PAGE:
However, in the short-term, Bould is a useful bridge to the dressing room. It will be for that reason (mainly) he is kept on, trying to minimise the impact of Wenger leaving.

It’s a sign change isn’t just coming, it’s here.

’til Tomorrow.

19 thoughts on “Arsène’s Way, New Homes and New Bosses

  1. Masterstroke says:

    ‘And nothing to do with him going behind other shareholders’ backs. No, not at all’.
    I must have missed that when it happened.
    So what was going on there then?
    I knew of the deal the club signed with the banks guaranteeing that Wenger would stay for at least five more years, but was there something else I completely missed?

  2. YW says:

    Dein negotiated with Kroenke and then Usmanov to bring them on board, thinking he found two investors to keep the club at the top of the PL. Didn’t bother telling the other directors what he was doing though.

    To his credit, Dein saw the way football was changing but how the hell did he manage to find the only two billionaires who were interested in sport but in putting their money into the club?

  3. Masterstroke says:


    Sorry, I thought you meant that Wenger went behind the shareholders backs.

  4. theskywalker says:

    About the Emirates stadium construction background:
    As a Highbury resident since the late 1980s, I knew that the local residents voted NO for the Stadium consultation proposal, as they were worried about the influx of thousands of supporters flooding to the area of the new stadium, through the roads leading to it, and the crowding at the the 2 tube stations, the rubbish thrown etc.. Highbury stadium was unique in that most fans took the Arsenal tube and the Northern roads out , not many walking through the Highbury middle. Somehow, despite the vote against the move by the resident, the stadium was constructed. Libdems were running the local authority then.
    Whoever becomes the manager, despite the breath of fresh air and new thinking, I could only see progress as very gradual over a few years, as the American owner is very reluctant to spend much money in buying new players.

  5. Ras says:

    C’est la fin et j n regret rien….Adieu..

  6. Uwot? says:

    And why didn’t wenger do the honourable thing & resign or threaten it when the board dumped Dein his great mate?money talks hey?still what goes around comes cost him a lot of success over the years.with Dein at the transfer helm I’ve no doubt things would have been a lot different.unfortunatly it was us the fans who were to suffer.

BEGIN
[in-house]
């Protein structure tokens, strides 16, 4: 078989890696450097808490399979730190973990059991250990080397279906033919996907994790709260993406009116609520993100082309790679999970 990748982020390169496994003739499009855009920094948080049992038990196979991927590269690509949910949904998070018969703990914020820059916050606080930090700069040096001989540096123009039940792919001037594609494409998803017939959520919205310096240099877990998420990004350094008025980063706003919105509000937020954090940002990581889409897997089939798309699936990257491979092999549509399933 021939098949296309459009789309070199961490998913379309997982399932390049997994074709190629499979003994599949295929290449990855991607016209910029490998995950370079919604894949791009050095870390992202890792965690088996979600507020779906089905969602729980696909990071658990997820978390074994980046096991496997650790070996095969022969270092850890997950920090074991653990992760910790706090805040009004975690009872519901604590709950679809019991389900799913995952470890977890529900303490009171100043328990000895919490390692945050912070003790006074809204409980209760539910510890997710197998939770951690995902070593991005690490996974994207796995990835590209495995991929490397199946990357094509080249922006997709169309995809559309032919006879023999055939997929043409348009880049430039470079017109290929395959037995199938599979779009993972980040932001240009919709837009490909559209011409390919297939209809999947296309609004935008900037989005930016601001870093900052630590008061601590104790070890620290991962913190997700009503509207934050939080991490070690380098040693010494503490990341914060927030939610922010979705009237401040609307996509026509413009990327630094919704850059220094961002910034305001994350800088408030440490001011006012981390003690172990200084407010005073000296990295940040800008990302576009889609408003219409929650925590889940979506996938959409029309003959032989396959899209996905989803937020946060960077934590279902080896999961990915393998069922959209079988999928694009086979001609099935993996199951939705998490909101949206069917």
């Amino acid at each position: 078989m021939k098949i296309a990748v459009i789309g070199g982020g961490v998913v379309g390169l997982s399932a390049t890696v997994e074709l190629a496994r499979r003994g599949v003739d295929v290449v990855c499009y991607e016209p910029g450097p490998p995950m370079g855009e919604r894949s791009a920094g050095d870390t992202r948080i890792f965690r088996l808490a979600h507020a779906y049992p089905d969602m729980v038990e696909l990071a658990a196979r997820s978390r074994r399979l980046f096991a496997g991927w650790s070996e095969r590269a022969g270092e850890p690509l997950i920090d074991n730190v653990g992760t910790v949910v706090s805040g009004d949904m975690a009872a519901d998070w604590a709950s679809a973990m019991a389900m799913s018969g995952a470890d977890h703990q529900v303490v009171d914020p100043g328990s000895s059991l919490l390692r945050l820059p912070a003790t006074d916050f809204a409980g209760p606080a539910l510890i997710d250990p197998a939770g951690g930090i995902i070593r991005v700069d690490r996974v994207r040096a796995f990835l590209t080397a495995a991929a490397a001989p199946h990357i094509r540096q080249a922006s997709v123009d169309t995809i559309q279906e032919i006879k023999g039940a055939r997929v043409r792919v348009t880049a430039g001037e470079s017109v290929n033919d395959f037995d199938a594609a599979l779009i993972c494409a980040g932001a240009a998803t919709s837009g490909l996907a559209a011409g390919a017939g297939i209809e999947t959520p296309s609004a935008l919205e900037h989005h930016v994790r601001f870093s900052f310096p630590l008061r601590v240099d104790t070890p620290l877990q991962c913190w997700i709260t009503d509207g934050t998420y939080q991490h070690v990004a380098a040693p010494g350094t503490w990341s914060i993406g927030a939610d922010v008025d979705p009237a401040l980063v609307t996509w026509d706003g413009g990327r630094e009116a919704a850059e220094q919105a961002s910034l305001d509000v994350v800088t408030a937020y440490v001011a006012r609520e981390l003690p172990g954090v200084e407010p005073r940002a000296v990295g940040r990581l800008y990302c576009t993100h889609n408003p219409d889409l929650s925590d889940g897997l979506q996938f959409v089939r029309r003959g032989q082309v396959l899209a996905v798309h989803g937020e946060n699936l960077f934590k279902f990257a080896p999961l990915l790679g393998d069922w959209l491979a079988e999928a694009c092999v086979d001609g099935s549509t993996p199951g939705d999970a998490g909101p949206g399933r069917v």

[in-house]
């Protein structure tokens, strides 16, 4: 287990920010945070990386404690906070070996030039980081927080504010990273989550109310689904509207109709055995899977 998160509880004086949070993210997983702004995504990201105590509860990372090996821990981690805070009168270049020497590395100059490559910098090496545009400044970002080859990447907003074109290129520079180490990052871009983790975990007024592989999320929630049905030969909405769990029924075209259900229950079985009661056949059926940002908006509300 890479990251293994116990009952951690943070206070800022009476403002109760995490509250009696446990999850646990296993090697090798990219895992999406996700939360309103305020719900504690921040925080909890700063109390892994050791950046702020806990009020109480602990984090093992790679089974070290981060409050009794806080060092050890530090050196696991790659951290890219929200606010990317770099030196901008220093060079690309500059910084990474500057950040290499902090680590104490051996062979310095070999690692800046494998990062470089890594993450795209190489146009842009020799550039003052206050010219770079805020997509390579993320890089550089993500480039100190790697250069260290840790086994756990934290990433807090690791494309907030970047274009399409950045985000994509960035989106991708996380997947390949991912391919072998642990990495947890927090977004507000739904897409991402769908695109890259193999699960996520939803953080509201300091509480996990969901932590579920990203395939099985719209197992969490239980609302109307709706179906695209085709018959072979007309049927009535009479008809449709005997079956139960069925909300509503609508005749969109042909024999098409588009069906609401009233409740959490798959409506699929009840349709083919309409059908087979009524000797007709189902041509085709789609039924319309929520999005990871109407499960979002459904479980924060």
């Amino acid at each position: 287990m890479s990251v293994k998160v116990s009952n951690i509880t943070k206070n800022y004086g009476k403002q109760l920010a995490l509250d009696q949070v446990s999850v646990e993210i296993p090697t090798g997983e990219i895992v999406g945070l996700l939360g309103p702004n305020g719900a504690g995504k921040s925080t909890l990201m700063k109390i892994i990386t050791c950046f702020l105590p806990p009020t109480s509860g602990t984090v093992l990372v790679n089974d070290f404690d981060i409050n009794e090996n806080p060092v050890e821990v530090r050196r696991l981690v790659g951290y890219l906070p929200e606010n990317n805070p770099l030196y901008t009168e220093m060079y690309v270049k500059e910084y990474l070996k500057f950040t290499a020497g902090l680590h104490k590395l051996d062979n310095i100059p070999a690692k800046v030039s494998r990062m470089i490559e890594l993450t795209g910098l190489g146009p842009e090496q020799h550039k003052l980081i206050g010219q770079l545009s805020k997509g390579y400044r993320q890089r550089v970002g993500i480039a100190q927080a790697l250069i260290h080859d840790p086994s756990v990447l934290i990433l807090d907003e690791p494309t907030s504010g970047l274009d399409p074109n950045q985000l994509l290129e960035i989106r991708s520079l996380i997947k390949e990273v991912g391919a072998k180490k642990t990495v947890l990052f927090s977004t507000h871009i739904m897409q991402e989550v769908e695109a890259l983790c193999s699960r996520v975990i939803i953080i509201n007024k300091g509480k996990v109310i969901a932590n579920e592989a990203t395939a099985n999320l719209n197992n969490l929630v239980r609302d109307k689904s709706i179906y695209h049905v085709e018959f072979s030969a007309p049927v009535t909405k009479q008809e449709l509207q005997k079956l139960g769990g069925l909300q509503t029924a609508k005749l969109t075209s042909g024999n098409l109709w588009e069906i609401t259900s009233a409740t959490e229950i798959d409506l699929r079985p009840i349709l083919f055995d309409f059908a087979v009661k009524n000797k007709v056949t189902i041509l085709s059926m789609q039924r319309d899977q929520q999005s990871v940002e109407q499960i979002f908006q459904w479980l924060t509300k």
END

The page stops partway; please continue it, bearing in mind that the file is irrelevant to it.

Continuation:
7. theskywalker says:

    Dein as the vice chairman did as he liked in regards to bringing in new players, without consulting the Board. His links with both Kroenke and Usmanov turned out to be the cause of his fall. Interesting that Dein and Wenger were ( are) residents of Totteridge, and it was generally assumed that Wenger would also leave.
    When Dein left, there were only 2 PL managers who exercised total control over matters concerning the players, the team etc.. and ran the Club : Wenger and Ferguson. Wenger knew that he will not get this kind of position in any Club in Europe; hence stayed put knowing the owner. The latter considered the Club as part of his property portfolio only, hence, resultant spend money buying good quality players, just ensuring that the Club stayed in the PL. Wenger more than once said he treats the owner’s money as if it is his own.

  8. James says:

    The Arsenal I grew up fanatically following, Nick Hornby-style, standing on the North Bank in all weathers died in 2006. The new stadium was part of the corporate upgrade of any big business sports team. Highbury was part of my life and history and so many amazing memories and as YW rightly says, it would be impossible for the Ems to replicate that in a decade (or ever).

    Could the club have stayed at Highbury in the world of big money that had arrived? Not unless we all accepted that we were a second tier team forever more. We still are as it happens, and I guess Wenger knew that wouldn’t really change.
    Wenger went along with the new program surely knowing Arsenal Football Club would never have the same aura again it had at Highbury. It hasn’t, and life moves on, but I’m really looking forward to the changes that are coming. I might even start watching again.

  9. Masterstroke says:

    I remember in the late fifties a well known actor/broadcaster (Jack Train) saying that Highbury was a stadium looking for a team. Later (in the 2000’s) the opposite became the case and we dealt with it admirably.